The most “umlaut” cheese of all may well also be the most humble. Made from skimmed milk, without rennet, prone to (very) intense aromas and a byproduct of churning butter, as central to Germanic food culture as olive oil is to the Mediterranean: may I introduce Handkäse? This, together with quark (which is a kind of fromage blanc – but that’s a different story), and a small selection of Danish and Dutch cheeses, represents the cultured milk canon of my childhood.
But why even think about this underdog – especially in connection with wine? The first answer requires me to put on my food historian’s hat: Handkäse is one of the most ancient Germanic cheeses. Roman chronicler Tacitus, describing Barbarians’ diet around 98 AD, mentions it as “lac concretum,” or solid milk — this is the origin of German cheese. For the second, I shall don my sommelière’s hat: the humble little thing pairs beautifully with similarly oft-underrated Silvaner.
Handkäse, literally hand cheese, comes in as many guises as there are landscapes and regions between the Northern and Baltic seas and the Alps. Wherever a cow was found on a farm, women churned cream into butter: a precious commodity to make a bit of extra money. That left them with copious amounts of skimmed milk. Cultured skimmed milk, to be more exact, as without modern refrigeration natural lactic acid bacteria gobbled up the sweet lactose, making the milk taste sour. But the protein-rich result was much too nutritious not to use at the dinner table. So it was left to curdle, then pressed, salted, and shaped into small cheeses.
The cheeses took their form, and their names, from simple tools: hands, wooden implements, or small baskets: hence Handkäse, Korbkäse, Quargel, and also Harzer (as it is particularly widespread in the Harz mountains around Goslar). No need for rennet nor specialized equipment.
Handkäse comes in as many guises as there are landscapes between the Northern and Baltic seas and the Alps.
However, skimmed milk, even in the shape of cheese, is still skimmed milk: a major part of the milk’s deliciousness is gone with the cream. Especially when young, all those cheeses taste quite bland, and their texture is, well, on the rubbery side.
Traditionally that lack of flavor has been remedied with the addition of caraway seeds, by serving the cheese with flavorful rye bread and Schmalz (pork lard, a cheaper kind of ersatz fat), and/or marinating it mit Musik, that is with vinegar and plenty of fresh onion. Or, as my mother did when I was a child, placing a small box of the cheese on the radiator to encourage intense ripening, the protein being broken down into a soft, runny jelly with an intense aromatic output.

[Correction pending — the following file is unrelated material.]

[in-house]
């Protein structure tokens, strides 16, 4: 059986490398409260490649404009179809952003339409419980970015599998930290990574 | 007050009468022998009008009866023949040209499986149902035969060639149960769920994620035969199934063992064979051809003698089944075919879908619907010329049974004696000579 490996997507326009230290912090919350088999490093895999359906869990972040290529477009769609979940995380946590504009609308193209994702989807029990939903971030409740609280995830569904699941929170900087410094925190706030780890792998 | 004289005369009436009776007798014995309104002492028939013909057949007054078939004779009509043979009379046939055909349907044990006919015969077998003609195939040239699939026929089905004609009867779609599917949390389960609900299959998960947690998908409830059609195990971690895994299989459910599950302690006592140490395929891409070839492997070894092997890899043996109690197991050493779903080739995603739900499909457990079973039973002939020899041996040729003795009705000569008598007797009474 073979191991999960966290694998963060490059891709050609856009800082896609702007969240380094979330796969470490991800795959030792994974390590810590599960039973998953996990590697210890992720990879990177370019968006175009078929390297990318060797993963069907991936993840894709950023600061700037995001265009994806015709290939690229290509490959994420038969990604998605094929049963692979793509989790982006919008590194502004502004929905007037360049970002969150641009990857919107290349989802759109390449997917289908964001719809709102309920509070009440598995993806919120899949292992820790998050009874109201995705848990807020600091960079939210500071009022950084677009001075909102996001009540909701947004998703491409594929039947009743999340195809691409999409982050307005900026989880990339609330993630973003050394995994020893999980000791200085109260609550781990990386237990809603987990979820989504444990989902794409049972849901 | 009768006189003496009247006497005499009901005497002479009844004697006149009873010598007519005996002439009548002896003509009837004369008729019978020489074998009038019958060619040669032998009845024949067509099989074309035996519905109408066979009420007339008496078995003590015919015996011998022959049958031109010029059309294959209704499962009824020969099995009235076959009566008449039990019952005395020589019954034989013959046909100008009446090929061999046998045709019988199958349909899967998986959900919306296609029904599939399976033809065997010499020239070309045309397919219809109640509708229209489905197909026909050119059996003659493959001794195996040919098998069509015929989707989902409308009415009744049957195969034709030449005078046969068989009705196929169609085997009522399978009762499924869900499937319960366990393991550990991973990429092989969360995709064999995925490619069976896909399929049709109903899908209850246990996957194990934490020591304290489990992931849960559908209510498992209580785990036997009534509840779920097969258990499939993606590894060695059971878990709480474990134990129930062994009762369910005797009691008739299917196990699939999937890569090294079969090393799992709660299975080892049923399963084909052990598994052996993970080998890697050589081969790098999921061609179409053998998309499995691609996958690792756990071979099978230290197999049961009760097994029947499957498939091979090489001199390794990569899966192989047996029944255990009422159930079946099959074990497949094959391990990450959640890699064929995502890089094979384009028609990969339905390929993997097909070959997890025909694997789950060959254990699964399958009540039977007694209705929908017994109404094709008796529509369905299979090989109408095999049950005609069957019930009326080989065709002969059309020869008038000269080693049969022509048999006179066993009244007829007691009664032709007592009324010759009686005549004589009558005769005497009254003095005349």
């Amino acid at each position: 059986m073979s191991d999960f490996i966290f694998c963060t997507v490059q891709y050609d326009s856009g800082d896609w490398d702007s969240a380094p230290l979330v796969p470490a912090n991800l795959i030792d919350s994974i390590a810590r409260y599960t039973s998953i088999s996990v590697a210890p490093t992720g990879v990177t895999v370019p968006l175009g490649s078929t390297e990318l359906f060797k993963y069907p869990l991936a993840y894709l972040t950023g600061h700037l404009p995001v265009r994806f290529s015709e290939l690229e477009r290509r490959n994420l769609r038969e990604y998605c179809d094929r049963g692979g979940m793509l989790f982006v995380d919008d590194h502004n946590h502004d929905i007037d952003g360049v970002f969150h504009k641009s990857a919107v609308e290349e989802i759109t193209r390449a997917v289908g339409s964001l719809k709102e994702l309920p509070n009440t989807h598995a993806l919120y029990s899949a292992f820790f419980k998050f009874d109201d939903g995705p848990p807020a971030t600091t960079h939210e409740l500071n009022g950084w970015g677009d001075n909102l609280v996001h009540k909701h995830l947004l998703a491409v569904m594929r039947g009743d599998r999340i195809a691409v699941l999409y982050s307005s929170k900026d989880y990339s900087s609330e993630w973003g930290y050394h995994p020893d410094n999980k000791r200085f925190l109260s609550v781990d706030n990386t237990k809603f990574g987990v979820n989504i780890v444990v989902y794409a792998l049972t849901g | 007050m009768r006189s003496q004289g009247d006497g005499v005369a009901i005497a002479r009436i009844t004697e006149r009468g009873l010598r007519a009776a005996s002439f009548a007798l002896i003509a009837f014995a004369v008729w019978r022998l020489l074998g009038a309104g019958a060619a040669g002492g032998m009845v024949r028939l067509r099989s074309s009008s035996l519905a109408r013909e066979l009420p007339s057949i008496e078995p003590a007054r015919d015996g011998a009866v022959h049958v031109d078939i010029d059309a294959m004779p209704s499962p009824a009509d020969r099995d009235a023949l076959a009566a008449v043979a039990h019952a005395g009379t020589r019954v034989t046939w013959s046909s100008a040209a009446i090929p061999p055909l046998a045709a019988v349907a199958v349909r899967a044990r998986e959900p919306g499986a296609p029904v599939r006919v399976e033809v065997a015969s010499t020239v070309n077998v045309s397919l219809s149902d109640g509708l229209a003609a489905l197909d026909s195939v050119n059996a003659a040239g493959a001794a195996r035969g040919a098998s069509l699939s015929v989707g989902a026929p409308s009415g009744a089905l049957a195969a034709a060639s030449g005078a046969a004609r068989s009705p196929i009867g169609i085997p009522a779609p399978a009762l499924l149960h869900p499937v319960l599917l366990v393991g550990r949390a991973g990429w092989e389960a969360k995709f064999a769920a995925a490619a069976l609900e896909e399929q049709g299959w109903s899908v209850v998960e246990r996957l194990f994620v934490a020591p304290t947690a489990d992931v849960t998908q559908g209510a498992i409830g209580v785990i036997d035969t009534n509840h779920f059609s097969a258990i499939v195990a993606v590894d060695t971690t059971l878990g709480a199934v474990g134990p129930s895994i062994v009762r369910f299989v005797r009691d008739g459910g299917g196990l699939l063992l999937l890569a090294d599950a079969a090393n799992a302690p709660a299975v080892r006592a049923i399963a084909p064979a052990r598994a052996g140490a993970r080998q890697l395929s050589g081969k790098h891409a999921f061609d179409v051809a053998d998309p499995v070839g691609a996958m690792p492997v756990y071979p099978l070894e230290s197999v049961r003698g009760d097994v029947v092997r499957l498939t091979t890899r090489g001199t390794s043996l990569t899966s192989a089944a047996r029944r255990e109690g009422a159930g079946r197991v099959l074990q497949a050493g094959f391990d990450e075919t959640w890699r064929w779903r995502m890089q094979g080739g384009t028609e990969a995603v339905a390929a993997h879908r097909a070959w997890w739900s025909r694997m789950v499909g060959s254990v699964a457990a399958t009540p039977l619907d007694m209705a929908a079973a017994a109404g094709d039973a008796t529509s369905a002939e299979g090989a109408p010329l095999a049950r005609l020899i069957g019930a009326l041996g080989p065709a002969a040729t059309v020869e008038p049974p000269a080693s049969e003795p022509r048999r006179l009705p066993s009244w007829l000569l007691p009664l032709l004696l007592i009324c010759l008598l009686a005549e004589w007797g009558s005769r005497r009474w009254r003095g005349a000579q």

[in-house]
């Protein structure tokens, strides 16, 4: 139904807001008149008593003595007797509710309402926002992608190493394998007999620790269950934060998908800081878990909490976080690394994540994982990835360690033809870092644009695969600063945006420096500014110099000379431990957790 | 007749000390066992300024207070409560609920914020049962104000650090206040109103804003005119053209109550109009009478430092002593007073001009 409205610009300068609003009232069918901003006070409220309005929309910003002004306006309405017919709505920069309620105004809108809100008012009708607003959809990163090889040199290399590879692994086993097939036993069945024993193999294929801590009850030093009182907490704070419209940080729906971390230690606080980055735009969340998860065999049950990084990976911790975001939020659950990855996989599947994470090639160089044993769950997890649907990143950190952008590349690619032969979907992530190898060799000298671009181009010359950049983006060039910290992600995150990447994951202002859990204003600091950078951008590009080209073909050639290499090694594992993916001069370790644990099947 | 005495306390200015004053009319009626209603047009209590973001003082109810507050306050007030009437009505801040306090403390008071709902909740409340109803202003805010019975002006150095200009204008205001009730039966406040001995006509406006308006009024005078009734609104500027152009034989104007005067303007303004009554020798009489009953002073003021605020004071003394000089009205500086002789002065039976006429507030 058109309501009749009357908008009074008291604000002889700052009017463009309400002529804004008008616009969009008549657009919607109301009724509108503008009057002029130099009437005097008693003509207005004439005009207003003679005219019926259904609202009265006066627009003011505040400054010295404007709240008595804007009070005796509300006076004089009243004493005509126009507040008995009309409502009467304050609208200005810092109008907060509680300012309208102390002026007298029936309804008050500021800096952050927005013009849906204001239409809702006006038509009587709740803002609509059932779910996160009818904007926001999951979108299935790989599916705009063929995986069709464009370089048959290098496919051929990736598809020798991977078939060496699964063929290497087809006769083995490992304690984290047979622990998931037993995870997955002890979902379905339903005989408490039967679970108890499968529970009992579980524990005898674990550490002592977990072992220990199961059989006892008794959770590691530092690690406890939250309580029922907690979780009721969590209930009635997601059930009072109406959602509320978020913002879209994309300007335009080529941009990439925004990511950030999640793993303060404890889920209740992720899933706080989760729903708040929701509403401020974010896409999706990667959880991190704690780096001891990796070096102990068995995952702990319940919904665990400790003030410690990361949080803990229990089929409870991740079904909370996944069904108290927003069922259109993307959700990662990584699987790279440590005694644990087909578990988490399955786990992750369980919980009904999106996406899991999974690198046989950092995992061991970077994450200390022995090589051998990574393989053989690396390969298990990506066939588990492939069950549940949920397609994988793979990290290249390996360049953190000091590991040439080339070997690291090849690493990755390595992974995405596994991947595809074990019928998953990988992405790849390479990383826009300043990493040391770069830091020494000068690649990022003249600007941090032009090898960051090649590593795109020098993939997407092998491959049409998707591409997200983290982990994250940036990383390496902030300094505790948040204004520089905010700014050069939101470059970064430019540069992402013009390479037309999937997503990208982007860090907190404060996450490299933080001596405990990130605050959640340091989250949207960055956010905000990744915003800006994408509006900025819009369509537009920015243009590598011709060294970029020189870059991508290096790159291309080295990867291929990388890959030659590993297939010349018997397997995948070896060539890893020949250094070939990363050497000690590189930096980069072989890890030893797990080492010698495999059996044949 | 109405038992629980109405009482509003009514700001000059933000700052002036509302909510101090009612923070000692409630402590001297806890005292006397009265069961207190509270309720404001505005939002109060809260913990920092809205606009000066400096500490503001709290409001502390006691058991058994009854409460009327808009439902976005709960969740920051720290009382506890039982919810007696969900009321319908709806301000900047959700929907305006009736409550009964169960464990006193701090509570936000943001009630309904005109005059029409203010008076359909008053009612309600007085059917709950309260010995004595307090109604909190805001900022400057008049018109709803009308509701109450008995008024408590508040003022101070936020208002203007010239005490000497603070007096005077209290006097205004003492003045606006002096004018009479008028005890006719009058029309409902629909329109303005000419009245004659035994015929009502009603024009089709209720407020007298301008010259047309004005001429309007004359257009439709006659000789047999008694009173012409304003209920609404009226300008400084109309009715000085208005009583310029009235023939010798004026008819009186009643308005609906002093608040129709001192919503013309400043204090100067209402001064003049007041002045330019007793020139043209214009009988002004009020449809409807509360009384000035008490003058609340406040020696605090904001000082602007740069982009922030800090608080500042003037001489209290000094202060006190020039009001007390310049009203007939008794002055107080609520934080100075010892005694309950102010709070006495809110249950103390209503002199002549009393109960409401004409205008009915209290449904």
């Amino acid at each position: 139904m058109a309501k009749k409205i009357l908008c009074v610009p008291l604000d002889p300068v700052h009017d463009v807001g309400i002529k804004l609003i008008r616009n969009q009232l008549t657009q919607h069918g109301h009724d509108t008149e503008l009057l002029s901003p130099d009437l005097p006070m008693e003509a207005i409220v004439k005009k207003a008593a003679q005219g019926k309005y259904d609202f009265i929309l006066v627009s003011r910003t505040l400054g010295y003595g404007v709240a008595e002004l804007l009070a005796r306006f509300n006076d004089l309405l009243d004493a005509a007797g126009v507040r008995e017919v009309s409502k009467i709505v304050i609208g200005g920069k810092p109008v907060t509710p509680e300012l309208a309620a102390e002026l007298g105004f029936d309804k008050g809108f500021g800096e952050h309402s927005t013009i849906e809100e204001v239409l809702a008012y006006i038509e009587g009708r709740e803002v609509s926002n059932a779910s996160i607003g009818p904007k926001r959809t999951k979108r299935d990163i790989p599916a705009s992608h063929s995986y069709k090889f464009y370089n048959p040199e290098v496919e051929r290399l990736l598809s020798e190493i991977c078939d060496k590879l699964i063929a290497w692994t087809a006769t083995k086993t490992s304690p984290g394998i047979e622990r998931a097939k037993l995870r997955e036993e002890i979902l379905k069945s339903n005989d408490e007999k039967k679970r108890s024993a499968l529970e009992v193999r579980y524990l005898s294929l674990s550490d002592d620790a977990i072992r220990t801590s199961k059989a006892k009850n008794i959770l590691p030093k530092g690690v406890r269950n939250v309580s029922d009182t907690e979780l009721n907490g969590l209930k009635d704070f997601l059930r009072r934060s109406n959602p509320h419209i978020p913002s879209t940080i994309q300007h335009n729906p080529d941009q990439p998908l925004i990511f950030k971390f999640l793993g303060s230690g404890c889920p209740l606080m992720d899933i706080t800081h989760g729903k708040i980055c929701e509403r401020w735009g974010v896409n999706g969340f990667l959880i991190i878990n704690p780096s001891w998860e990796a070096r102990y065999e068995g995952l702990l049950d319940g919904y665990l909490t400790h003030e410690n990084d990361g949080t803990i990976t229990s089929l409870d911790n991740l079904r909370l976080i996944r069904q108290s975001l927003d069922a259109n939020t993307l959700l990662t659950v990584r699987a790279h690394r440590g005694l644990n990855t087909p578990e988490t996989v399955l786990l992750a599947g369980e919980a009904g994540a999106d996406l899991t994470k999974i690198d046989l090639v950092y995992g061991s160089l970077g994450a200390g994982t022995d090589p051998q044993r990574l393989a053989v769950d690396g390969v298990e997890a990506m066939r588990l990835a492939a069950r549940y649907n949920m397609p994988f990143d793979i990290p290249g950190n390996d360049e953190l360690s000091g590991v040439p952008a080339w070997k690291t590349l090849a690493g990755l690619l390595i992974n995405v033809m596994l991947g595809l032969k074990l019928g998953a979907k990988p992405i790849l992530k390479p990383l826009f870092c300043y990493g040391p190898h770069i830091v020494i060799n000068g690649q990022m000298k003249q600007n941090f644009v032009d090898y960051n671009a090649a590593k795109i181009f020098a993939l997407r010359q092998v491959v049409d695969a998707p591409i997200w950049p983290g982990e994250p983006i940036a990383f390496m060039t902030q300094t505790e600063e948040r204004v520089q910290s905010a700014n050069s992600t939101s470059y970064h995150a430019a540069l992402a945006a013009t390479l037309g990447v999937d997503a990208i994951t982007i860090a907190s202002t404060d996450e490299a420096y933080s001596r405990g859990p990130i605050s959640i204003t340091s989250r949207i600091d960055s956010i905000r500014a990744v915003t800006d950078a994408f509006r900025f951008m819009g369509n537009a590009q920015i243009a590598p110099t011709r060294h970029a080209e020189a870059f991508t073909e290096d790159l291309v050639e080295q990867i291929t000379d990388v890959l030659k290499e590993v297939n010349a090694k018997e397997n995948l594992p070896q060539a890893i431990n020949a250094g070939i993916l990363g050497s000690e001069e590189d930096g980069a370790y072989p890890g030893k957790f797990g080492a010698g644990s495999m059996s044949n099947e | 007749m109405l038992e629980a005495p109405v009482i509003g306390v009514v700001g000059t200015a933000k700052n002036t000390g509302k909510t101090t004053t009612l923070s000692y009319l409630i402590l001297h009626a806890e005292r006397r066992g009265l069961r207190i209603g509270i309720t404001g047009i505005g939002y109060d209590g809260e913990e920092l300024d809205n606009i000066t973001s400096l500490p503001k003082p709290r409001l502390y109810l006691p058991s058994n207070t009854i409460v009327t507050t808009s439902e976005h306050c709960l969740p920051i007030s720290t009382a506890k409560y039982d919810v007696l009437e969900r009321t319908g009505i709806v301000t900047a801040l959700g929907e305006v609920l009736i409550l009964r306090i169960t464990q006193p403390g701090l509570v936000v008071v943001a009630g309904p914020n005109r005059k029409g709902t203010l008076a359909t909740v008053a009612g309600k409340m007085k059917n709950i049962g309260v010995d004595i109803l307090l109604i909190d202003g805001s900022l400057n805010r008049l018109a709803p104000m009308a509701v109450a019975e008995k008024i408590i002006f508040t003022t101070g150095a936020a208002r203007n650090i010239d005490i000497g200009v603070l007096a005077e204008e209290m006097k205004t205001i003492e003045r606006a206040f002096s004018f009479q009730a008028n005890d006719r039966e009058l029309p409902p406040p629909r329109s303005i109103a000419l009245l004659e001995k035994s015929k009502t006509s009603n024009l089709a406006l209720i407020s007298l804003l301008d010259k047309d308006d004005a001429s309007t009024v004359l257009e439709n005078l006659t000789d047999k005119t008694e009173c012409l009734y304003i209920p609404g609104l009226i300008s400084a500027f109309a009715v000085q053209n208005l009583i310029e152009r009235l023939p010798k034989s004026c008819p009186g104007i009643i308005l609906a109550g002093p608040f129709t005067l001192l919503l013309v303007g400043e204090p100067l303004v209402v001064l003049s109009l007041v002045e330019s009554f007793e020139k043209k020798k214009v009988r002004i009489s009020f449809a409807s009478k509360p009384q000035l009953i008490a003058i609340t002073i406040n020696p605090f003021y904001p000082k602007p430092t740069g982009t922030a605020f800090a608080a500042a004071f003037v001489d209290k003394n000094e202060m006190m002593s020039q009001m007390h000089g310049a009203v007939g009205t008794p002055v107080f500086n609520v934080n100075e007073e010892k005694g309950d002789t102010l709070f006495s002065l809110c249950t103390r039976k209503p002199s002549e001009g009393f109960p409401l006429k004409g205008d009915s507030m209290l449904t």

I can see you shaking your head. All this does not, I admit, make Handkäse sound “great with wine.” Except that it is.
Spätburgunder (aka Pinot Noir) from Rheinhessen, soft and smooth from a warm vintage, loves Handkäse (which, I can speak from experience, it does); mineral, complex Silvaner from the quarzite soils of the Scharlachberg in Bingen adores it. And so, with serendipity guiding my hand in the cellar, this time I reached for a Silvaner from Weingut Bickel-Stumpf in Franken. But I didn’t check the label carefully, only taking the time to note that it was from 2015 — a warm, dry vintage. I felt happy to find something with a little bottle age, as this always helps with cheese pairing.
Pouring it later that day, its joyous fruit, and ripe, round acidity danced with the cheese’s equally lively character. The rubber had melted into the aroma of caraway and there was music, without a single seed or onion in sight.
Only then did I have a proper look at the label: Barfuss, it said, barefoot. The wine was a co-ferment of Silvaner and Scheurebe — something formally as unheard of as the pairing with Handkäse. Unlike Franken’s many old venerable estates, Bickel-Stumpf dates back to only 1976 and has always been open to new ideas. “All good things are wild and free,” is Manuela and Matthias Stumpf’s idea behind the Aroma Anarchy series of which Barfuss is part: Healthy grapes were put into a 500 liter barrel and left alone, starting and stopping fermentation on their own, then left on the lees, and finally bottled in 2017.
And it was then that I heard the “music.” Forget onions and vinegar: this was harmony as only Handkäse could make happen.